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August 15, 2013     Tri-County News
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August 15, 2013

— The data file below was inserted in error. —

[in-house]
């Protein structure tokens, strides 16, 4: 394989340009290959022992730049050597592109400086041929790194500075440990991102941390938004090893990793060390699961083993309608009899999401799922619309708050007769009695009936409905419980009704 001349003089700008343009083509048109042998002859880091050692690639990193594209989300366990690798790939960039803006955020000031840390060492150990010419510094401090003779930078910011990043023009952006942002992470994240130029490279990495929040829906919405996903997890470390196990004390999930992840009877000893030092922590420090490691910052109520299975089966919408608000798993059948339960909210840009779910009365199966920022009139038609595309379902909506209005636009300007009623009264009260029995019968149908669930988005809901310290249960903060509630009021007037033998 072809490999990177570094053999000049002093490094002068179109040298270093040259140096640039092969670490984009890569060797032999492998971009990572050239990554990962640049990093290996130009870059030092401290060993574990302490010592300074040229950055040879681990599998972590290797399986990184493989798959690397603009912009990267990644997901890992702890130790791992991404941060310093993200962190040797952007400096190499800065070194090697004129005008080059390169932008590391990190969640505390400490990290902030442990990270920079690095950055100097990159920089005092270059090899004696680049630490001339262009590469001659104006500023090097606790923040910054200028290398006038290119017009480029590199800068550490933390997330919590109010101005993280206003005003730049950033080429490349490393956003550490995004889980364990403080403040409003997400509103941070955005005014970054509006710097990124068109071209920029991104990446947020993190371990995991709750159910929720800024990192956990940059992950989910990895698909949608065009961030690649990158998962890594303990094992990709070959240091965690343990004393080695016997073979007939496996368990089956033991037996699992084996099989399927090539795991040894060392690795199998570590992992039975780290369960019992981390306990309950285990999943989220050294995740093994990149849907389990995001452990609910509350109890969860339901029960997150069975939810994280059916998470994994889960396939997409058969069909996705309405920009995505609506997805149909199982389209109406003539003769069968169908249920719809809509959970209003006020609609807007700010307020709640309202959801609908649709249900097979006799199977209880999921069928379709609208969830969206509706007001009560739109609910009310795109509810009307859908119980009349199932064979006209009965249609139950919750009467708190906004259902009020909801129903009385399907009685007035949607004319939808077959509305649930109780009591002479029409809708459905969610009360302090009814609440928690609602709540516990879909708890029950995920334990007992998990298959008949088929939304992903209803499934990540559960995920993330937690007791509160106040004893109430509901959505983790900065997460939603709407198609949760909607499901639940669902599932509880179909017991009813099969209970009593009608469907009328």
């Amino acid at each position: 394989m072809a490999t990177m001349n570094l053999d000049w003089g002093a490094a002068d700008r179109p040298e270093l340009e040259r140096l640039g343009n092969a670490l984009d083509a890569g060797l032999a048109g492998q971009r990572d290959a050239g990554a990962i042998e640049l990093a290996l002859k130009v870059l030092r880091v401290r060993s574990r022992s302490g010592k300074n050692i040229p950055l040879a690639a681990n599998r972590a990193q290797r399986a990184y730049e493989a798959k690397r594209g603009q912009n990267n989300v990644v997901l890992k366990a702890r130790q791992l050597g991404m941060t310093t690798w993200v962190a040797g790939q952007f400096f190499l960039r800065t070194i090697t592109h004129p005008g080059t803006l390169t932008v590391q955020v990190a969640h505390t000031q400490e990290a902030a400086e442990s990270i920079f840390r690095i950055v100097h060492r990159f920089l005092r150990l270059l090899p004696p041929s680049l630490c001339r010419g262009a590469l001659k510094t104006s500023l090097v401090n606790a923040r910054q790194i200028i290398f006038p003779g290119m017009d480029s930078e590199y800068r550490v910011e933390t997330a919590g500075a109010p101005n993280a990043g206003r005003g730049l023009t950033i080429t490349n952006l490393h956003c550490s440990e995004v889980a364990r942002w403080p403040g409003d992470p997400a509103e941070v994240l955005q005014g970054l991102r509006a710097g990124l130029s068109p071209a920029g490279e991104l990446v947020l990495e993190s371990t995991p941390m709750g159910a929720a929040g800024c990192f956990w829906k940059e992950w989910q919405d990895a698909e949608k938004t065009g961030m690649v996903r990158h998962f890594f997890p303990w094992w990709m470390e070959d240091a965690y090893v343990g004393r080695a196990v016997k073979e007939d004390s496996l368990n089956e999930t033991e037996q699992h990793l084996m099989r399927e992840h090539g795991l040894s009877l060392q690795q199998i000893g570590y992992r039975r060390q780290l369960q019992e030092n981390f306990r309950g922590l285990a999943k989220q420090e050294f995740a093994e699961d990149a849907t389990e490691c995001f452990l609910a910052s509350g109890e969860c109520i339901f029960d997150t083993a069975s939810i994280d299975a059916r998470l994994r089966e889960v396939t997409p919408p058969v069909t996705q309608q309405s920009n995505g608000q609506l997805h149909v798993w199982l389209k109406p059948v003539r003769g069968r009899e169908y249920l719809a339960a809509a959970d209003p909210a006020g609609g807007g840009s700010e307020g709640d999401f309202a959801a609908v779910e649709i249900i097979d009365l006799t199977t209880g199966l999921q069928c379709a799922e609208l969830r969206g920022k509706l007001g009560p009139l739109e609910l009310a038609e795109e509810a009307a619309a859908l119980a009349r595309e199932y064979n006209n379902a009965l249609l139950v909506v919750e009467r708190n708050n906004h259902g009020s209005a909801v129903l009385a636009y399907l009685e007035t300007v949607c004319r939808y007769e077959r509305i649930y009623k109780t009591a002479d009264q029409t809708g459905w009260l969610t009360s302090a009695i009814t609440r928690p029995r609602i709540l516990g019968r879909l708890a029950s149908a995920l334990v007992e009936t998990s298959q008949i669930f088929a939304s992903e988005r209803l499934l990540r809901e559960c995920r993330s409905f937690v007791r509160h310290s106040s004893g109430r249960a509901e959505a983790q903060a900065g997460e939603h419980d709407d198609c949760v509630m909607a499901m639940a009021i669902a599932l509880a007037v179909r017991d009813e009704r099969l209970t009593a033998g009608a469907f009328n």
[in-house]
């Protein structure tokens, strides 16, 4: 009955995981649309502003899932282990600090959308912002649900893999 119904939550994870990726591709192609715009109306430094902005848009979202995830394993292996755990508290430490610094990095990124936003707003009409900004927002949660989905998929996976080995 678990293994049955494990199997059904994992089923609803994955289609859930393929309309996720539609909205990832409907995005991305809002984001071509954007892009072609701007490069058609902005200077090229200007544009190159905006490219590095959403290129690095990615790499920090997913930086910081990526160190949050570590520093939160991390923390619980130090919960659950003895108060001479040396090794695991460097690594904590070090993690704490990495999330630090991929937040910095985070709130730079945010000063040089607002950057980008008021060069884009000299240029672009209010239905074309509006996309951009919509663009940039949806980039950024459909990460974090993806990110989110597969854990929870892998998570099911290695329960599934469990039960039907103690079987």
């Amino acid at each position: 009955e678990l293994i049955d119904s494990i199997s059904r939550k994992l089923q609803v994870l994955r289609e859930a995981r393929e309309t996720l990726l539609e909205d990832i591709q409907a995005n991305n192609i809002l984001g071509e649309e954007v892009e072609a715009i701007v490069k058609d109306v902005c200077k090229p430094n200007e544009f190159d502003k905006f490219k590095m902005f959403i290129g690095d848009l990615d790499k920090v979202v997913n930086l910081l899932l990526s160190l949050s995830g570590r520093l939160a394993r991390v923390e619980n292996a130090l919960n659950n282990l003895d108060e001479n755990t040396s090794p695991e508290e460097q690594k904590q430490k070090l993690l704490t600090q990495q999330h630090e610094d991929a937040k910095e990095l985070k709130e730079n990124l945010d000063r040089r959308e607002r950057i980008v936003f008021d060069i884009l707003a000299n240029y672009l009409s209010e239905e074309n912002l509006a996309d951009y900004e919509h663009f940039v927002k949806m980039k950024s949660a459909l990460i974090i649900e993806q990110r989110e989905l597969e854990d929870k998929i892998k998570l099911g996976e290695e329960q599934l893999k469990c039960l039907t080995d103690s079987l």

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Pa00e 26 Libbesmeier From left are Jordan Meyer, Rene, Vony, Bethany Libbesmeier, and Dana at the Farewell Picnic at school in France. Submitted photo. By Katelyn Asfeld, Ag writer According to the Institute of International Education, "U.S. stu- dent participation in study abroad has more than tripled over the past two decades." In the U.S. higher education system, 19,903,000 stu- dents have studied abroad in the 2010-2011 school year. The top field of study for studying abroad is social sciences and the top des- tination is the United Kingdom. Bethany Libbesmeier is one of those fortunate students to study abroad, her destination; Angers, France. For one month, May 28-June 28, Beth had the opportunity to study in the historical city of Angers. The Sustainable Food Chains program at the University of Minnesota- Twin Cities provided Beth with this opportunity. The whole study abroad group consisted of five stu- dents from the O of M, five from Wyoming, four from Madison, one student from Maryland, a profes- sor from Russia and 16 students from Texas A & M. Angers is located in western France where agriculture and agribusiness is important for the economy. Beth chose this pro- gram because she was able to use it as a supporting program for her Business and Marketing Edu- cation major and France suited Beth's romantici:sm. "I'm a sucker for the romantics of it all," Beth explained when asked why she Luke takes first place at Farmfest Farm Thursday, August 15,2013 000000news.mn ets a taste of agriculture abroad Congratulations to Luke Christians (right) of Watkins, who won first place in the pedal pull contest in the age 10 category at the Minnesota Farmers Union and Farmers Union Insurance Agency- sponsored pedal pull contest at Farmfest in Redwood Falls. Luke now has the opportunity to participate in the state pedal pull contest in Hutchinson Saturday, Sept. 7. Submitted photo. Join us for 2013 Rural Life Celebration Aug. 18 ........... The 2013 Rural-Life Celebra- tion will be held 11 a.m. on Sun- day, Aug. 18, outside the Onamia Depot Library at 204 Roosevelt Road, Onamia. All are welcome to attend this outdoor family-friendly event. The parishes hosting the annual celebration are Holy Cross in Onamia; St. Therese in Vine- land; Sacred Heart in Wahkon; and St. Rita in Hillman. This year's celebration features an outdoor Mass at 11 a.m., imme- diately followed by special guest Ft. Kermit HoU, OSC, prior of the Holy Cross Priory in Onamia who will speak of the history of the area and the Crosiers. The day will con- clude with a free picnic lunch at 12:30 p.m. and family entertain- ment. Catholic Charities and the Dio- cese of St. Cloud are co-sponsors of the Rural Life Celebration, an annual salute to rural living and the goodness of God's creation. chose France. She said of her visit Beth felt was a different point of not necessarily comfortable with to the Eiffel Tower, she was more intrigued by the cute couples than the tower itself. Beth's program was focused on agricultural policies and econom- ics, food industry economics, and agriculture and society. Her study abroad program was composed of lectures, free time and visits to com- panies and tourist areas. Her classes included a beginner French class, and French civilization and his- tory. Her company visits included tours of a dairy farm, an orchard, a salt marsh, a cattle-breeding farm, a sheep farm, a liquor distillery, and several vineyards. Beth described one visit to an agroforestry farm where the farm- ers work toward growing bet- ter trees for future generations by studying and enhancing the nutri- ents in the soil. These farmers are planning for the benefit of people years from now. "These farmers that are planting these trees now won't be able to reap the benefits of selling the furniture that the trees will be made into, but (they) are honored to be able to poten- tially help their future genera- tions who may take over the fam- ily farm." Beth said "This is very different from the U.S. where we are looking for immediate profits - it's a culture thing." Beth also told me that the farmers in France are greatly appreciated for their work and the population of France is fascinated by what they do which view. During her weekends, Beth was able to visit Paris, Brittany, Nor- mandy, Saint Malo, Mont Saint Michel, landing beaches, the American war cemetery and a War memorial museum. One weekend, she and a group of friends visited Dublin, Ireland, where they had a private tour of the Jameson Distillery. Beth came back from France fully enlightened; "Studying abroad is an eye-opening expe- rience because it challenges who you are and forces you to adapt to another way of life that you are not familiar with, and sometimes Vietnamese importers see Minnesota as an option between the two countries. "I was in Vietnam a month ago touring their facilities and now some of the people I visited were able to come here and see my operation," Simonsen said. "Minnesota is known for hosting trade teams because our farmers see the importance of inter- national trade and relationships. It sets us apart from our competition." While at Simonsen's, guests took part in a discussion about Essen- tial Amino, networked with local farmers from Minnesota and North Dakota, and enjoyed a home- cooked meal. "We talk to them in a casual envi- ronment and build those essential relationships," Simonsen said. "One of the visitors said they see the farms on American media and aren't sum if what they're seeing is real, but once they visit, they are very impressed Soybean farmer Paul Simonsen hosts trade team Vietnamese soybean importers left Minnesota knowing the quality of the soybeans grown here, thanks to a tour across the state that included a stop at soybean farmer Paul Simonsen's cabin in Atwater. Simonsen hosted agricultural delegates that are leaders in Viet- nam's soybean importing prac- tices. Their visit to the United States included seeing how soybeans are produced start-to-finish. Before coming to Minnesota, they visited Grey's Harbor in Washington State to learn about the exporting pro- cess and processing plants to show what happens to the beans after they leave the farm. They came to Minnesota to see the soybean fields and equipment used to harvest the crops, furthering the relationship Recycle pesticide containers label material should be removed. Stick-on labels do not need to be removed. The SECOND KEY STEP is to check with the farm store where you purchased the product for directions on how they want them handled and when they are able to take them for recycling. If containers have to be stored outside, it might be preferred to put the cap back on AFIER the container has been rinsed and drained and dried. The cap should be removed again before recycling. Minnesota Department of Ag (MDA) contracts with a company called Container Services Network (CSN) that collects and recycles these containers. This company will provide large plastic bags that would hold about 40 2.5 gallon jugs. The bags are primarily used where containers need to be stored out- side to keep them dry. Containers should not be crushed before put- ting in these bags because sharp corners can tear the bags - and the either." One of the challenges Beth had to face was the language bar- rier and cultural differences. By keeping an open mind, she was able to manage and enjoy the per- spectives of France. "I don't neces- sarily believe that there is one spe- cific practice that is the best, dif- ferent farming practices benefit different people and that is abso- lutely okay." Beth is majoring in Business and Marketing Education at the University of Minnesota-Twin Cit- ies and plans to attend the School of Public Health at the U and enter in the Community Health Promo- tion program after college. bags are not heavy enough to hold more than about 40 2.5 gallon jugs. Containers can be stnmg together on a twine string for easier trans- port and handling. Farmers, custom applicators, and farm stores can call CSN with questions about the process, or if they need the storage bags. The CSN number is (866) 225-6629. The Minnesota Department of Ag contact for the pesticide container recycling program is Stan Kaminski at (651) 201-6562. A lot of pest control work has been done now, but not finished. We should be pretty well through a recent flush of some armyworm problems. We'll be watching for the next month to see how the soybean aphid population develops this year. We might be still cleaning up on some weed control issues with late planted crops and unplanted acres. Potato growers will still be doing some work to prevent prob- lems with blight to protect the potato crop. By Dan Martens, U of M Extension We're probably not done with weed, insect and crop disease issues for the 2013 crop yet. Still as some of this work starts to ease up a little bit, it is a good time to think about recycling plastic containers from products used to spray agri- cultural crop. It's good that today we have a channel for recycling these plastic containers that is kept separate from other plastic recy- cling. Farmers really pay for the cost of recycling containers in what they pay for product, so it seems to make sense to use the recycling process. It's part of taking care of the soil and water resources we depend on. The FIRST KEY STEP for recycling plastic agricultural pesti- cide containers is to triple rinse or pressure rinse them when they are emptied into the sprayer tank; and then make sure they drain com- pletely and dry. The preference then is to store them inside, out of the weather. Caps and booklet-type with the quality of our product." Besides Atwater, the group also visited family soybean farms in Tyler and Danvers and a dairy farm in Morris. While touring the farms, the international guests had the oppor- amity to ask questions of local farm- ers about their crops and equipment. The MSR&PC oversees the invest- ment of soybean checkoff dollars on behalf of the state's soybean farm- ers. The council is governed by the rules of a federally mandated check- off program that requires all soybean producers to pay a fee on the soy- beans they sell. Funds are used to promote, educate and develop mar- ket opportunities for soybeans. For questions, more informa- tion or to arrange an interview with Paul Simonsen, please contact Allie Arp at allie@mnsoybean.com, or call (507) 388-1635.